Subject: I have found a CD that I think you would enjoy
|Johannes Brahms, Christoph von Dohnányi, Philharmonia Orchestra of London|
Brahms: Symphonies Nos. 2 & 4
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Brahms-Dohnanyi Redux: Syms 2 & 4: A new, second series with
Dan Fee | Berkeley, CA USA | 03/04/2009
(5 out of 5 stars)
"Here we get two discs for the price of one, one disc devoted to symphony two, the other to symphony four. The band is the venerable Philharmonia of London, originally founded by EMI executive Walter Legge in pursuit of his high ideals of a hand-picked, virtuoso, world-class ensemble. The original leaders of this stereo golden era orchestra included Otto Klemperer, Herbert von Karajan (he passed through, on his way to being designated Berlin music director for life with a companion big guest welcome in Vienna), and the esteemed Italian Carlo Maria Giulini. Toscanini disciple Guido Cantelli would no doubt have been tapped to occupy the third position that became something like the designated Giulini seat (provided that Legge would have been able to woo Cantelli, winning over competitors among a number of other famous musical institutions already clamoring for more of Cantelli's talent - the NY Phil waiting in the wings no doubt); but Cantelli unfortunately died an early death in a plane crash at age 36 years. From his available recordings with the Philharmonia or NBC Symphony, Cantelli would have been a formidable inspiration, indeed.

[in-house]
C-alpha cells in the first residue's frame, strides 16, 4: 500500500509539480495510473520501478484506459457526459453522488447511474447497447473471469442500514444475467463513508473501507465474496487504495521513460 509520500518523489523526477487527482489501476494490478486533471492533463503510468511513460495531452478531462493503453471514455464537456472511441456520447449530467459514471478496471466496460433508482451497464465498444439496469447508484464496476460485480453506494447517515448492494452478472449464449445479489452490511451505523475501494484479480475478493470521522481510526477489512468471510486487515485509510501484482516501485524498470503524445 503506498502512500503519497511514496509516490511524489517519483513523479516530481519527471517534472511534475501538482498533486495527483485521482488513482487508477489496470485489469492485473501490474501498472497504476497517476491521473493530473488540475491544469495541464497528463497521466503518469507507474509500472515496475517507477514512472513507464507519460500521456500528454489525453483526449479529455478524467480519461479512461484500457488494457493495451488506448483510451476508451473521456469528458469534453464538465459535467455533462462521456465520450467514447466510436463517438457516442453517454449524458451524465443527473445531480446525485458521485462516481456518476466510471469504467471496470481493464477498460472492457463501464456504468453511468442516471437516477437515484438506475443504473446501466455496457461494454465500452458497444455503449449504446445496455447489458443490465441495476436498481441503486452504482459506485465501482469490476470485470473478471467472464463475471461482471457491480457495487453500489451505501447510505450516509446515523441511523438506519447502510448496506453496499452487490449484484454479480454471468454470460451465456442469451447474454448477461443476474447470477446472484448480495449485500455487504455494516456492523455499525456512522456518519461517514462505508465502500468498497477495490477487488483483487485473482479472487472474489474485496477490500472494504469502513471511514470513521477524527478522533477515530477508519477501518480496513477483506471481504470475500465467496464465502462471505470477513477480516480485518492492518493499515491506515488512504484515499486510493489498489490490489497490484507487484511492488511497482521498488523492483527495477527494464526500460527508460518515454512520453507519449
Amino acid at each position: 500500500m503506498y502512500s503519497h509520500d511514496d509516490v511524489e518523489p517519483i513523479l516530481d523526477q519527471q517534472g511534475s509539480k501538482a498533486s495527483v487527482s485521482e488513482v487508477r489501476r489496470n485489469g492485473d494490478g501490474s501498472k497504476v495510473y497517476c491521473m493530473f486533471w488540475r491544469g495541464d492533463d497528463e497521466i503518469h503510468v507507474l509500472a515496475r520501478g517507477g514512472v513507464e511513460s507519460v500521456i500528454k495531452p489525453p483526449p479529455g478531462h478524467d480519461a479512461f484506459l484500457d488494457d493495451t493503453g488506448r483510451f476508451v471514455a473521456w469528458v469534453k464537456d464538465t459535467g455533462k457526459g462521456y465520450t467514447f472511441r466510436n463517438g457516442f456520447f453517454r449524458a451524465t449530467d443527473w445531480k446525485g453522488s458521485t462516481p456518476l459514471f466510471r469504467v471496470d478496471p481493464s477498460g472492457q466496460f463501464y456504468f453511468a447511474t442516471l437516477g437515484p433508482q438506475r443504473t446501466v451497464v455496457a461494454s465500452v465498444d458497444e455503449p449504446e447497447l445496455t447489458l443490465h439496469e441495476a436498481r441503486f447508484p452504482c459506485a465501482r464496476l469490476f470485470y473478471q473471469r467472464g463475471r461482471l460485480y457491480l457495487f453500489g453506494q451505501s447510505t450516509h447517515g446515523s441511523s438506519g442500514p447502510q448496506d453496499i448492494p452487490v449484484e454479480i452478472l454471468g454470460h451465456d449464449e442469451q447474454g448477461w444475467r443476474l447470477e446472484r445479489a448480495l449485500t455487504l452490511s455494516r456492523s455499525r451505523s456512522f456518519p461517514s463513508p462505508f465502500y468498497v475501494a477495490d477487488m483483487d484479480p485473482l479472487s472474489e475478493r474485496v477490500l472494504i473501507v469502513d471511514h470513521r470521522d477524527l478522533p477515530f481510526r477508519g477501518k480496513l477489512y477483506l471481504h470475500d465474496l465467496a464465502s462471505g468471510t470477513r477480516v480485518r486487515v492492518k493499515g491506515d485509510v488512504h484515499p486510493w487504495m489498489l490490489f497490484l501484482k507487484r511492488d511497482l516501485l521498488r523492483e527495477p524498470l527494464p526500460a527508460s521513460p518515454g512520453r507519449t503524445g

Inevitably this disc evokes comparisons and such. The Philharmonia has already recorded fine Brahms readings - under Guido Cantelli (Sym 3), Otto Klemperer, and Carlo Maria Giulini. Thomas Sanderling also led the band in a complete set on RS, with high and very musically satisfying results. The old EMI Giulini set has long been one of my fav shelf markers, starting back when it was a set of vinyl long plays, and keeping on into the compact disc era. This is Christoph von Dohnanyi's second outing with the symphonies, too. He did a stellar complete set for Warner Teldec with Cleveland. Before I finish this review, I will get out some of the comparisons to refresh my memory.
My touchstone in the second symphony starts with Pierre Monteux leading the Vienna Philharmonic. (That performance is now mainly available in a Decca Originals box, but worth seeking out, as it is one of Monteux's finest recordings.) Then I went on to Giulini and the Philharmonia (later, also in Vienna), Szell with Cleveland, Bruno Walter with the Los Angeles contract band organized to record with him by CBS west coast. Then, Kurt Sanderling with the Berlin SO landed on the fav shelves, still. I even went so far as to get Maazel with Cleveland. Haitink with the Amsterdam Concertgebouw. (No, to the Boston second repeat, and the LSO third repeat Brahms series.) Then, Celibidache with Munich on EMI and with Stuttgart RSO on DGG. Include the HIP readings with Roger Norrington and the London Classical Players. Somewhere in there I also got hold of Leinsdorf and the Boston SO. I fell under the unexpected surprise spell of Maurice Abravanel in Utah. Then, the younger Levine with Chicago - almost a throw away set, recorded in the extra studio time left over after Levine happened to finish early while he was doing Mahler symphonies for RCA (which became BMG, and is now Sony BMG). A very special second symphony is Stokowski with the National Phil on CBS Sony, or Cala in the Stokowski Society series.